Friday, April 13, 2007

First Mesa (Part 1: Arrival)

Looking up at First Mesa from below. You can't tell it by this photo, but three traditional villages sit on top of the mesa, 300-500 feet above the plain. The houses below are in the village of Polacca, on the plain.

We are so lucky I turned down a hamburger.

I had called ahead to the Hopi Reservation to ask what time guided tours were being offered of First Mesa, one of three mesas overlooking the Colorado Plateau that the Hopi claim as their ancestral home.

"Be there between three and three-thirty," I was told by the voice on the other end. Not knowing how long the drive would take, and not wanting to be late, I declined Mom's offer to stop at the Cameron Trading Post for another good meal, and instead we kept heading east through the seemingly empty scrublands of the Navajo Nation.

There are no signs announcing one's entry to the Hopi Reservation. The Hopi are not a large tribe (about 7,000 members in the last census), and their reservation is surrounded on every side by the 27,000 square miles of land belonging to the much more numerous Navajo.

Second Mesa (on the left side of the photo) as seen from Highway 264

One reason I wanted to visit here is that this is their home. These lands have always belonged to the Hopi; they were not forced to move here by the United States government. Approaching from the west, you go past Third and Second Mesas before reaching First Mesa.

When we arrived at the foot of First Mesa, I turned off the main road and followed a steep gravel lane to the top, several hundred feet above the plain below. I had been told to look for a stone building called Ponsi Hall, where the tour would begin. My precconceived notions of clearly marked signs and paved parking lots are far away from the reality here. Just park anywhere, walk up to Ponsi Hall--you can't miss it--and open the door to whatever awaits.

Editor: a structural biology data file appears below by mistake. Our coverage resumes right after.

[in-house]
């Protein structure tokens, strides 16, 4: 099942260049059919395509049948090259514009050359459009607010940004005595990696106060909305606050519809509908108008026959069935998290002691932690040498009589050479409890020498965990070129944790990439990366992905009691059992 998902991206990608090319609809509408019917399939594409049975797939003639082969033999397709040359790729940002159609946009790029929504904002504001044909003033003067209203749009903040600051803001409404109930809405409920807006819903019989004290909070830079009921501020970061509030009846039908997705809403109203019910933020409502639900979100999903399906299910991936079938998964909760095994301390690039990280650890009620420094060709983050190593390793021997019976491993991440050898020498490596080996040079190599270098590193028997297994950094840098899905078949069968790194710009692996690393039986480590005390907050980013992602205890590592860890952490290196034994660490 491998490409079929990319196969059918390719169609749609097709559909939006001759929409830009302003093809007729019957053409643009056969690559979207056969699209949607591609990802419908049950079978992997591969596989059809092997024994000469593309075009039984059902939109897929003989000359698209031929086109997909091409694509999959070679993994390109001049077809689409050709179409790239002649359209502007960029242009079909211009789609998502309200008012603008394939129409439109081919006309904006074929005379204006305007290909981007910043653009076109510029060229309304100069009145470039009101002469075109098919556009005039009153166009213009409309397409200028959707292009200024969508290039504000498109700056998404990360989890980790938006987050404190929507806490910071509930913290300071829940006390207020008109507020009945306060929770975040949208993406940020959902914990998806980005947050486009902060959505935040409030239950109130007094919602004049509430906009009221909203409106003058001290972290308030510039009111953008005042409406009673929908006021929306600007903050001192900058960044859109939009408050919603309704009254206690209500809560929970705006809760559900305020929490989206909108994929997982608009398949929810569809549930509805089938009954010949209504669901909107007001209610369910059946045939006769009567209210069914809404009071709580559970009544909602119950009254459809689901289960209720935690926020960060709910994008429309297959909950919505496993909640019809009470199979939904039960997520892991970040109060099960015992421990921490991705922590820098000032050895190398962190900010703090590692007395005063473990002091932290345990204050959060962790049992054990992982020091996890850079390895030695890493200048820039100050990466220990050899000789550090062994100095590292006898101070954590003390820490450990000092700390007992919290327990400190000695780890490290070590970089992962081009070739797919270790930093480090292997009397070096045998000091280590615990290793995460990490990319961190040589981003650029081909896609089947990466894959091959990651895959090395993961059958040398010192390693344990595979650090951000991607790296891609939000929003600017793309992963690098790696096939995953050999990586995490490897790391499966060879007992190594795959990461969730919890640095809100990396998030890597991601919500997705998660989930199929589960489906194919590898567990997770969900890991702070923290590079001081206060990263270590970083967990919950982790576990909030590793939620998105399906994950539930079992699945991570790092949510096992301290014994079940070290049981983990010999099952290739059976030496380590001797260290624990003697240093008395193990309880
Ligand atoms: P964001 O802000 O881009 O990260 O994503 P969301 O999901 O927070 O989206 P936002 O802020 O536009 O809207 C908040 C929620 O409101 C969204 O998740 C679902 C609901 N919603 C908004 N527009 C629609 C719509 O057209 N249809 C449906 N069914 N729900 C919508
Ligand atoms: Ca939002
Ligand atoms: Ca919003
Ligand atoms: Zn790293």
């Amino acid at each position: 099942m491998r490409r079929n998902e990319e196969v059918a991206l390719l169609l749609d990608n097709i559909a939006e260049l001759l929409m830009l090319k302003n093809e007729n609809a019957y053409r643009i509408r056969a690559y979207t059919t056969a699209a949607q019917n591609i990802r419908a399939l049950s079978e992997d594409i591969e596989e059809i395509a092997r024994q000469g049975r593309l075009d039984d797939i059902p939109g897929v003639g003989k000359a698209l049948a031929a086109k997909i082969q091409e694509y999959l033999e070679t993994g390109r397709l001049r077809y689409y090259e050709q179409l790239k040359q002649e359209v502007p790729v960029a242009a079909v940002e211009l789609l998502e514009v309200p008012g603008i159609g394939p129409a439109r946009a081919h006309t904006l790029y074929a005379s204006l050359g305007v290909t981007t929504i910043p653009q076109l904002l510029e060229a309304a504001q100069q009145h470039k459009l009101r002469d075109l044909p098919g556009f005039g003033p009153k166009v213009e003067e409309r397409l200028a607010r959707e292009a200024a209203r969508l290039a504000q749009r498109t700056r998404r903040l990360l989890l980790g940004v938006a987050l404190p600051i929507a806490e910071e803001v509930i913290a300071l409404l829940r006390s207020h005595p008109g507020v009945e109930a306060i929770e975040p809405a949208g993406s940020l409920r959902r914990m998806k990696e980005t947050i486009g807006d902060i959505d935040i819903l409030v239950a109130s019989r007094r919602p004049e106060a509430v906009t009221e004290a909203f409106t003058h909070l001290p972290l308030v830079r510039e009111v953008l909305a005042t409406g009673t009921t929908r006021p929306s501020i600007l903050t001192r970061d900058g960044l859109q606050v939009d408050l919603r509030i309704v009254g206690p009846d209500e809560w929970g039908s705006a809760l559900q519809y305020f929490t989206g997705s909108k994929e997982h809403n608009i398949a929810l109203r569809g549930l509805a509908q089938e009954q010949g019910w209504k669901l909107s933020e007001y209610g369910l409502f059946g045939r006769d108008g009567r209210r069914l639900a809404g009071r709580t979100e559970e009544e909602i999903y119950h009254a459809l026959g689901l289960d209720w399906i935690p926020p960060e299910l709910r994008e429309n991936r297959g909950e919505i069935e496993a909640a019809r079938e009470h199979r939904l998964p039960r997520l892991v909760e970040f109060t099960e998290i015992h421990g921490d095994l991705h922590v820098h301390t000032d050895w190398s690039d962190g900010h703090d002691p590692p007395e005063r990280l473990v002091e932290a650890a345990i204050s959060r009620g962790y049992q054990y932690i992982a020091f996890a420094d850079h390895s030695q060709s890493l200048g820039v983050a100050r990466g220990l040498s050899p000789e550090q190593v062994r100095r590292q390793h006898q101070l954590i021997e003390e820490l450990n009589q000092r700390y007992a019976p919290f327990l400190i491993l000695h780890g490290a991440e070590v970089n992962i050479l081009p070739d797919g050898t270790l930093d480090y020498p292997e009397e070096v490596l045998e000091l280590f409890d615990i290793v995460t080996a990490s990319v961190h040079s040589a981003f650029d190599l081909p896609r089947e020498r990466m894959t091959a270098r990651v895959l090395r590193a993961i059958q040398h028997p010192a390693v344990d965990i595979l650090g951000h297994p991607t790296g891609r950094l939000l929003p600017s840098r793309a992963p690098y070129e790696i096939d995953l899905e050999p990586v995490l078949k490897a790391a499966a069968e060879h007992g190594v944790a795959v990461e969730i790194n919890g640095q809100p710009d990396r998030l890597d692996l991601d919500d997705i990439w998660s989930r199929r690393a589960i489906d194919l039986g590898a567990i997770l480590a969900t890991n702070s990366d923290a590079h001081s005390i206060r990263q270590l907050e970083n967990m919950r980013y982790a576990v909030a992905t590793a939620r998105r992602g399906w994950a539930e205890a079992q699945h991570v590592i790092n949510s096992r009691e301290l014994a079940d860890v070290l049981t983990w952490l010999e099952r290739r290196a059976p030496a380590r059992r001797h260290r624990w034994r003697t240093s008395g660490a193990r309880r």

It was 2:15. We were 45 minutes early. Or so I thought.

When we walked in, a guide was teaching some Hopi words to a group of about a dozen tourists. I was a bit surprised that, although the language appears to be maintained somehow, it seems to be understood by a small minority...even older women in the room did not know number words beyond ten.

After a few minutes the demonstration was over, and the tour was about to begin. We paid our $8 registration fee and joined the group. It turns out that this was the only tour of the day, and had we arrived at three thirty it would already have been over.

I learned that atop the mesa are three traditional villages: Tewa, Sichomovi, and Walpi. Because this land is sacred to the Hopi, I was not allowed to take photos. A short walk took us from Tewa, the most modern of the three villages, through Sichomovi, and within five minutes we were at Walpi. What awaited us was a highlight of our entire trip.

Next: Part 2 (Walpi)
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1 comment:

Jay River said...

Here is a film clip laced with history from Canyon De Chelly. This film (dvd)also covers Walpi, so you might find it interesting.

It's from a dvd on Edward S. Curtis, which bears on other Indian lands as well.

More info:

ES Curtis Film Clip

The Indian Picture Opera


Amazon link:

The Indian Picture Opera